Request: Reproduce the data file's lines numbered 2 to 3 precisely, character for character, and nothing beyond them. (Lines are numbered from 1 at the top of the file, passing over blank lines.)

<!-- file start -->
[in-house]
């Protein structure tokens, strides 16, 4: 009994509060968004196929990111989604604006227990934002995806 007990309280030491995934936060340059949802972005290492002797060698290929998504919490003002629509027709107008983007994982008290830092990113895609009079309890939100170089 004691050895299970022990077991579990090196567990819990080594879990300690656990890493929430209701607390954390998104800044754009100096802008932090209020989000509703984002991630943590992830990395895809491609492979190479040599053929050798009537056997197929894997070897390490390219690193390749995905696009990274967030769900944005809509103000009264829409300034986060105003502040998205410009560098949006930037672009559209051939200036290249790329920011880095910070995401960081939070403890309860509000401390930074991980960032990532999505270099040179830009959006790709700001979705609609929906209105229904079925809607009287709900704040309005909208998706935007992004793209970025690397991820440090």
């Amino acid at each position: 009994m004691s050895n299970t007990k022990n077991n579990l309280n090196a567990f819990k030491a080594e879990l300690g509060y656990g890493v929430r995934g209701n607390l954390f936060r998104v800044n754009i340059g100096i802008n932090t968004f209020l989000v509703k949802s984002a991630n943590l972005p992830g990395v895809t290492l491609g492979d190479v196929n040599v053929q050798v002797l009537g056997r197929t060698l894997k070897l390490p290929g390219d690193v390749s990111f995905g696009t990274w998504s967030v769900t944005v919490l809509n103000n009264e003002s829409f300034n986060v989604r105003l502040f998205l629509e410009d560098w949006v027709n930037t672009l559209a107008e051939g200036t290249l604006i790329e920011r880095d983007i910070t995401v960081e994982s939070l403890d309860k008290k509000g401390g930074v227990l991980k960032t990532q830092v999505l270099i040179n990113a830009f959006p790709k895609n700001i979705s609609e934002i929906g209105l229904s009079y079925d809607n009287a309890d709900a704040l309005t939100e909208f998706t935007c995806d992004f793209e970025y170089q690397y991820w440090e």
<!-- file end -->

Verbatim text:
């Protein structure tokens, strides 16, 4: 009994509060968004196929990111989604604006227990934002995806 007990309280030491995934936060340059949802972005290492002797060698290929998504919490003002629509027709107008983007994982008290830092990113895609009079309890939100170089 004691050895299970022990077991579990090196567990819990080594879990300690656990890493929430209701607390954390998104800044754009100096802008932090209020989000509703984002991630943590992830990395895809491609492979190479040599053929050798009537056997197929894997070897390490390219690193390749995905696009990274967030769900944005809509103000009264829409300034986060105003502040998205410009560098949006930037672009559209051939200036290249790329920011880095910070995401960081939070403890309860509000401390930074991980960032990532999505270099040179830009959006790709700001979705609609929906209105229904079925809607009287709900704040309005909208998706935007992004793209970025690397991820440090």
């Amino acid at each position: 009994m004691s050895n299970t007990k022990n077991n579990l309280n090196a567990f819990k030491a080594e879990l300690g509060y656990g890493v929430r995934g209701n607390l954390f936060r998104v800044n754009i340059g100096i802008n932090t968004f209020l989000v509703k949802s984002a991630n943590l972005p992830g990395v895809t290492l491609g492979d190479v196929n040599v053929q050798v002797l009537g056997r197929t060698l894997k070897l390490p290929g390219d690193v390749s990111f995905g696009t990274w998504s967030v769900t944005v919490l809509n103000n009264e003002s829409f300034n986060v989604r105003l502040f998205l629509e410009d560098w949006v027709n930037t672009l559209a107008e051939g200036t290249l604006i790329e920011r880095d983007i910070t995401v960081e994982s939070l403890d309860k008290k509000g401390g930074v227990l991980k960032t990532q830092v999505l270099i040179n990113a830009f959006p790709k895609n700001i979705s609609e934002i929906g209105l229904s009079y079925d809607n009287a309890d709900a704040l309005t939100e909208f998706t935007c995806d992004f793209e970025y170089q690397y991820w440090e």